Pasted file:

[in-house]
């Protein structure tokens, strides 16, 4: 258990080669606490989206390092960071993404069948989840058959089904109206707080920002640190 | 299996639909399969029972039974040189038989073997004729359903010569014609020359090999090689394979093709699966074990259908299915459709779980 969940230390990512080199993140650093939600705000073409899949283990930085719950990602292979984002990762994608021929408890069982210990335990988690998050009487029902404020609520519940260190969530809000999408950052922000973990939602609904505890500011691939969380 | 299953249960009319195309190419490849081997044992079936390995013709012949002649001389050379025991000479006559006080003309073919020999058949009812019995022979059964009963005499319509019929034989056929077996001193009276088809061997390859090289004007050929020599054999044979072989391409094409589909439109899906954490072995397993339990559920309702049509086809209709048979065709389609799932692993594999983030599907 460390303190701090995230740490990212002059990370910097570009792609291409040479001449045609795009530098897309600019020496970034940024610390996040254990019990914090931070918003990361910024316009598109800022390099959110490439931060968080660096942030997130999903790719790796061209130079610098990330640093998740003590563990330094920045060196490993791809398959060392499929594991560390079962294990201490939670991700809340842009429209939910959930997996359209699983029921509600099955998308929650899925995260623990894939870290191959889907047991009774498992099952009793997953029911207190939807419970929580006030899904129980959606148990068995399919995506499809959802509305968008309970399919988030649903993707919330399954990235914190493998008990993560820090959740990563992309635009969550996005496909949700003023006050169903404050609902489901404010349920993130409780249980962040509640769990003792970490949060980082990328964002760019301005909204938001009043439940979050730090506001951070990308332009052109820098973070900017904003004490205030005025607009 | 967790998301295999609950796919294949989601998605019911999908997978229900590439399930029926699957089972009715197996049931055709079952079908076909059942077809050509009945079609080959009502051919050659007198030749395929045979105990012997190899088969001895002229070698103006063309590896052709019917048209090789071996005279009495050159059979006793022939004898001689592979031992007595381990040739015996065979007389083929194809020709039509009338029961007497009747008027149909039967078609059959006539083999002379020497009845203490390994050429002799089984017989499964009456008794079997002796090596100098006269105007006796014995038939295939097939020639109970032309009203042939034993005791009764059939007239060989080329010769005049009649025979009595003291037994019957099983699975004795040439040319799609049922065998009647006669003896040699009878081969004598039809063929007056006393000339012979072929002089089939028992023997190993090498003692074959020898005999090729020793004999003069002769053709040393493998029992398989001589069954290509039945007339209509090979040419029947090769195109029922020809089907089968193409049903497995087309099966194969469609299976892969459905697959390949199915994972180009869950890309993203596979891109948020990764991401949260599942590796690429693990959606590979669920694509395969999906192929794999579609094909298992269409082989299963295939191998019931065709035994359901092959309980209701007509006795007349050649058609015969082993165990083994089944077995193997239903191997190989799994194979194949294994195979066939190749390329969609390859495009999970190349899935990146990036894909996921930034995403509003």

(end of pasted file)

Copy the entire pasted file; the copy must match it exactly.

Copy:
[in-house]
């Protein structure tokens, strides 16, 4: 258990080669606490989206390092960071993404069948989840058959089904109206707080920002640190 | 299996639909399969029972039974040189038989073997004729359903010569014609020359090999090689394979093709699966074990259908299915459709779980 969940230390990512080199993140650093939600705000073409899949283990930085719950990602292979984002990762994608021929408890069982210990335990988690998050009487029902404020609520519940260190969530809000999408950052922000973990939602609904505890500011691939969380 | 299953249960009319195309190419490849081997044992079936390995013709012949002649001389050379025991000479006559006080003309073919020999058949009812019995022979059964009963005499319509019929034989056929077996001193009276088809061997390859090289004007050929020599054999044979072989391409094409589909439109899906954490072995397993339990559920309702049509086809209709048979065709389609799932692993594999983030599907 460390303190701090995230740490990212002059990370910097570009792609291409040479001449045609795009530098897309600019020496970034940024610390996040254990019990914090931070918003990361910024316009598109800022390099959110490439931060968080660096942030997130999903790719790796061209130079610098990330640093998740003590563990330094920045060196490993791809398959060392499929594991560390079962294990201490939670991700809340842009429209939910959930997996359209699983029921509600099955998308929650899925995260623990894939870290191959889907047991009774498992099952009793997953029911207190939807419970929580006030899904129980959606148990068995399919995506499809959802509305968008309970399919988030649903993707919330399954990235914190493998008990993560820090959740990563992309635009969550996005496909949700003023006050169903404050609902489901404010349920993130409780249980962040509640769990003792970490949060980082990328964002760019301005909204938001009043439940979050730090506001951070990308332009052109820098973070900017904003004490205030005025607009 | 967790998301295999609950796919294949989601998605019911999908997978229900590439399930029926699957089972009715197996049931055709079952079908076909059942077809050509009945079609080959009502051919050659007198030749395929045979105990012997190899088969001895002229070698103006063309590896052709019917048209090789071996005279009495050159059979006793022939004898001689592979031992007595381990040739015996065979007389083929194809020709039509009338029961007497009747008027149909039967078609059959006539083999002379020497009845203490390994050429002799089984017989499964009456008794079997002796090596100098006269105007006796014995038939295939097939020639109970032309009203042939034993005791009764059939007239060989080329010769005049009649025979009595003291037994019957099983699975004795040439040319799609049922065998009647006669003896040699009878081969004598039809063929007056006393000339012979072929002089089939028992023997190993090498003692074959020898005999090729020793004999003069002769053709040393493998029992398989001589069954290509039945007339209509090979040419029947090769195109029922020809089907089968193409049903497995087309099966194969469609299976892969459905697959390949199915994972180009869950890309993203596979891109948020990764991401949260599942590796690429693990959606590979669920694509395969999906192929794999579609094909298992269409082989299963295939191998019931065709035994359901092959309980209701007509006795007349050649058609015969082993165990083994089944077995193997239903191997190989799994194979194949294994195979066939190749390329969609390859495009999970190349899935990146990036894909996921930034995403509003």